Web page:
"Our traditions say that three races have mixed their blood in Kambaja [Cambodia]. The first dwellers were unlettered savages, whose tribes still live in parts where no white man's foot has trod. They are guarded by poisoned darts stuck all over the ground, let alone by the huge tigers, rhinoceros, and wild elephants which fill their forests. Our primitive religion survives among them in the form of ruined temples... This religion, together with a government, was given us by the great sage ruler Svayambuva, who came across the western sea. He established the worship of BRA, the Supreme Being. The other races who settled here were the Indian and Chinese. Brahmin priests became powerful and taught our kings to add the worship of the gods Shiva and Vishnu and to make Sanskrit a second court language. Such was their power that even today, after our country has been purely Buddhist for many hundreds of years, their direct descendants conduct all important ceremonials for our king according to Hindu rituals. You have seen in the royal palace in Phnom Penh a sword made of dark steel inlaid with gold. It is guarded day and night by these Brahmins. We believe that if the slightest rust appears on the blade, disaster will come to the Khmer people. That sword belonged to our great king Jayavarman, who built the grand temple of Angkor, spread the limits of our empire far and wide, yet kept his mind in control like a sage. He knew the secrets of both Hinduism and Mahayana Buddhism, which dwelled in friendship side by side in our country. Indeed, the Mahayana was spread among us even before it reached China."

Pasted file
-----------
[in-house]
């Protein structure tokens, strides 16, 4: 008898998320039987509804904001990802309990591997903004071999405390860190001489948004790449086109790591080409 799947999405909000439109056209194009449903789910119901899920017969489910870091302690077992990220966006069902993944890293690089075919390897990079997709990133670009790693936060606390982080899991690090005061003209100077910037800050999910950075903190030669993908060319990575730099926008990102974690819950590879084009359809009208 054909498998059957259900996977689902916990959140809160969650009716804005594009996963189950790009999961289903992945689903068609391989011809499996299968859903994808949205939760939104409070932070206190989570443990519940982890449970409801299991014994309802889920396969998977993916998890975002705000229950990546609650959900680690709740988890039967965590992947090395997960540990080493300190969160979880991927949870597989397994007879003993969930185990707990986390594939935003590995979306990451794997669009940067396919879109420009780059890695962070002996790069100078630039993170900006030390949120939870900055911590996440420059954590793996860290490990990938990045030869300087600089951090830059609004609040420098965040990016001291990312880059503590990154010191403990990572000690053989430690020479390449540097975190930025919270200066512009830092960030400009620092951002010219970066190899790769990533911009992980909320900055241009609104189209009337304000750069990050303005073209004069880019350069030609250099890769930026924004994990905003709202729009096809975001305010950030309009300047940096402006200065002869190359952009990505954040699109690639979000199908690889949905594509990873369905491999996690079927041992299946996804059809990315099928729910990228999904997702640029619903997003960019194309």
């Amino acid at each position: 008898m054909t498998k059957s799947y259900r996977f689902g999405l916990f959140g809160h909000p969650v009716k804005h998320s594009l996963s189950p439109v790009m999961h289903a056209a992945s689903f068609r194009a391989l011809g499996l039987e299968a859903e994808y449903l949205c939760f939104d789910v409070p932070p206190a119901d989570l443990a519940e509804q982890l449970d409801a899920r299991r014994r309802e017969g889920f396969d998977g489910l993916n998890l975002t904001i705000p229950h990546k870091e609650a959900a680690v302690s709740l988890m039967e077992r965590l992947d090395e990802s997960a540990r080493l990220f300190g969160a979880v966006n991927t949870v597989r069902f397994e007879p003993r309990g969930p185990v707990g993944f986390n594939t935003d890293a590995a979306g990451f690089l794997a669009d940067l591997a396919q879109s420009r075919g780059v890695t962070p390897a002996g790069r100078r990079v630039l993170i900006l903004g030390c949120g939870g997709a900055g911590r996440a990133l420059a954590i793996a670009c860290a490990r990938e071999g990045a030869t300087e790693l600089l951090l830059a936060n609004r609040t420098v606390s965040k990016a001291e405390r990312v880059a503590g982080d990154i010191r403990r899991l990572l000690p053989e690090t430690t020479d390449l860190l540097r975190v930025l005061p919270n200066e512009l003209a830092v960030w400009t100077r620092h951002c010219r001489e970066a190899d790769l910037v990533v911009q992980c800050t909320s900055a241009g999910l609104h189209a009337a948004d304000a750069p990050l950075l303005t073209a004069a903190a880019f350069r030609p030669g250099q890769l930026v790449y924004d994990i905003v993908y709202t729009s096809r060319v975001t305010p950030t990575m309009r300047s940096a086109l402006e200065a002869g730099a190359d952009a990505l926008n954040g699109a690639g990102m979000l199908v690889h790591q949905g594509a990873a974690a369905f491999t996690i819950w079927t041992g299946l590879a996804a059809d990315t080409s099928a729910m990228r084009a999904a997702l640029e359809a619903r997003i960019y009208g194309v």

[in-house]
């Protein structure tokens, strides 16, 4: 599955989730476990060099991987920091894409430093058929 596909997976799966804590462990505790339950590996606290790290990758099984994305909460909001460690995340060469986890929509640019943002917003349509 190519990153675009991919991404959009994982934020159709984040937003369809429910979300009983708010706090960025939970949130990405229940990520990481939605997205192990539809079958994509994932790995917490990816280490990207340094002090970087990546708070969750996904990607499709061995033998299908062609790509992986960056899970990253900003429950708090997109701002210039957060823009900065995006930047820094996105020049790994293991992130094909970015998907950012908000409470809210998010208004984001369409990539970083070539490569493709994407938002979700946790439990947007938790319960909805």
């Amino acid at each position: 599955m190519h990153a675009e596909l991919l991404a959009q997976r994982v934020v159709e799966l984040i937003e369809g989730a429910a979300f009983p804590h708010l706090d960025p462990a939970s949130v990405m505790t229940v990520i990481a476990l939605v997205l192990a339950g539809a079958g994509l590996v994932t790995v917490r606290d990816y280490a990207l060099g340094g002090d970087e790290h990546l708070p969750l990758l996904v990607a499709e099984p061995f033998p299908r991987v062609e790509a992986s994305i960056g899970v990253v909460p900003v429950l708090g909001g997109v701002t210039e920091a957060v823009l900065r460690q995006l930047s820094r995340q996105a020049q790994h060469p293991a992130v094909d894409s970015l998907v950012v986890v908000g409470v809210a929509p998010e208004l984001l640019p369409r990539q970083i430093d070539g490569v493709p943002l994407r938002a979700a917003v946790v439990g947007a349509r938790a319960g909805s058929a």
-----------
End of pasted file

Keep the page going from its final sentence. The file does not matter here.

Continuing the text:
The afternoon passes. The magic of the evening sun begins to work. A stream of reddening light pierces the grotesquely tiny windows and plays upon the uneven floor. It reveals the teeth of the smiling monks, some glittering but most betel-stained. We adjourn to a larger structure for the evening rites. While joss sticks burn freely before the gilded image of their faith and long litanies are softly chanted, I leave the assembly and settle down in the great Temple of Angkor to savour its sanctified darkness.